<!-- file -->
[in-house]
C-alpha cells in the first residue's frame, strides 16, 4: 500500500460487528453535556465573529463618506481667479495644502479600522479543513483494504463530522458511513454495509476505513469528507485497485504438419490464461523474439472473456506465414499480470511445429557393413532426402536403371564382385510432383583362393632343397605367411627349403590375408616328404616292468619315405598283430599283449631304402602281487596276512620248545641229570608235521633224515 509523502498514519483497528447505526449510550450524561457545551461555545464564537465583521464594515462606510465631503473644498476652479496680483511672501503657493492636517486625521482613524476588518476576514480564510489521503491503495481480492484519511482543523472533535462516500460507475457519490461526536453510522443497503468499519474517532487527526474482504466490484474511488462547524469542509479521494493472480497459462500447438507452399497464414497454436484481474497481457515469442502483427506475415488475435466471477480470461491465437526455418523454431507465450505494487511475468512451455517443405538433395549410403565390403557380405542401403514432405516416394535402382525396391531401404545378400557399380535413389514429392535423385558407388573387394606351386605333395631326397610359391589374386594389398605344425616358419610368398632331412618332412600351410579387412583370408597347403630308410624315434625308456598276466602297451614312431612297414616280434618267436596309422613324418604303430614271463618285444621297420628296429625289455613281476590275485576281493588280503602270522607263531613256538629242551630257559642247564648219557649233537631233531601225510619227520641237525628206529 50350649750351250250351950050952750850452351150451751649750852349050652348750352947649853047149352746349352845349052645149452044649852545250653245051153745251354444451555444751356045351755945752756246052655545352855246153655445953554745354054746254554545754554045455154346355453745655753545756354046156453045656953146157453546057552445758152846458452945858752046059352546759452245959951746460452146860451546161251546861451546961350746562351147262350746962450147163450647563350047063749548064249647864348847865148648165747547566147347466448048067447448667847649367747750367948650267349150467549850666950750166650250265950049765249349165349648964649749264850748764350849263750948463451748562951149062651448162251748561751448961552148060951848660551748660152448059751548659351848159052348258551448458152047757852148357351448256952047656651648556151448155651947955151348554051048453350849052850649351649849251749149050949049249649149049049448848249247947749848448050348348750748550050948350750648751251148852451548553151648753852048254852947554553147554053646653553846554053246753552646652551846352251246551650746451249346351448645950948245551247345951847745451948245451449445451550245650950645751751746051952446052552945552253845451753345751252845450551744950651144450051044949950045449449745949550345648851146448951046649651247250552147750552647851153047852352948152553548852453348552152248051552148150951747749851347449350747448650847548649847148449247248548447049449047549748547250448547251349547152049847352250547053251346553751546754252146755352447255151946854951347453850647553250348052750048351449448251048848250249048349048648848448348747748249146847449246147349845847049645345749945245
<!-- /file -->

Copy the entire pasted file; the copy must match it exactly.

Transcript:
[in-house]
C-alpha cells in the first residue's frame, strides 16, 4: 500500500460487528453535556465573529463618506481667479495644502479600522479543513483494504463530522458511513454495509476505513469528507485497485504438419490464461523474439472473456506465414499480470511445429557393413532426402536403371564382385510432383583362393632343397605367411627349403590375408616328404616292468619315405598283430599283449631304402602281487596276512620248545641229570608235521633224515 509523502498514519483497528447505526449510550450524561457545551461555545464564537465583521464594515462606510465631503473644498476652479496680483511672501503657493492636517486625521482613524476588518476576514480564510489521503491503495481480492484519511482543523472533535462516500460507475457519490461526536453510522443497503468499519474517532487527526474482504466490484474511488462547524469542509479521494493472480497459462500447438507452399497464414497454436484481474497481457515469442502483427506475415488475435466471477480470461491465437526455418523454431507465450505494487511475468512451455517443405538433395549410403565390403557380405542401403514432405516416394535402382525396391531401404545378400557399380535413389514429392535423385558407388573387394606351386605333395631326397610359391589374386594389398605344425616358419610368398632331412618332412600351410579387412583370408597347403630308410624315434625308456598276466602297451614312431612297414616280434618267436596309422613324418604303430614271463618285444621297420628296429625289455613281476590275485576281493588280503602270522607263531613256538629242551630257559642247564648219557649233537631233531601225510619227520641237525628206529 50350649750351250250351950050952750850452351150451751649750852349050652348750352947649853047149352746349352845349052645149452044649852545250653245051153745251354444451555444751356045351755945752756246052655545352855246153655445953554745354054746254554545754554045455154346355453745655753545756354046156453045656953146157453546057552445758152846458452945858752046059352546759452245959951746460452146860451546161251546861451546961350746562351147262350746962450147163450647563350047063749548064249647864348847865148648165747547566147347466448048067447448667847649367747750367948650267349150467549850666950750166650250265950049765249349165349648964649749264850748764350849263750948463451748562951149062651448162251748561751448961552148060951848660551748660152448059751548659351848159052348258551448458152047757852148357351448256952047656651648556151448155651947955151348554051048453350849052850649351649849251749149050949049249649149049049448848249247947749848448050348348750748550050948350750648751251148852451548553151648753852048254852947554553147554053646653553846554053246753552646652551846352251246551650746451249346351448645950948245551247345951847745451948245451449445451550245650950645751751746051952446052552945552253845451753345751252845450551744950651144450051044949950045449449745949550345648851146448951046649651247250552147750552647851153047852352948152553548852453348552152248051552148150951747749851347449350747448650847548649847148449247248548447049449047549748547250448547251349547152049847352250547053251346553751546754252146755352447255151946854951347453850647553250348052750048351449448251048848250249048349048648848448348747748249146847449246147349845847049645345749945245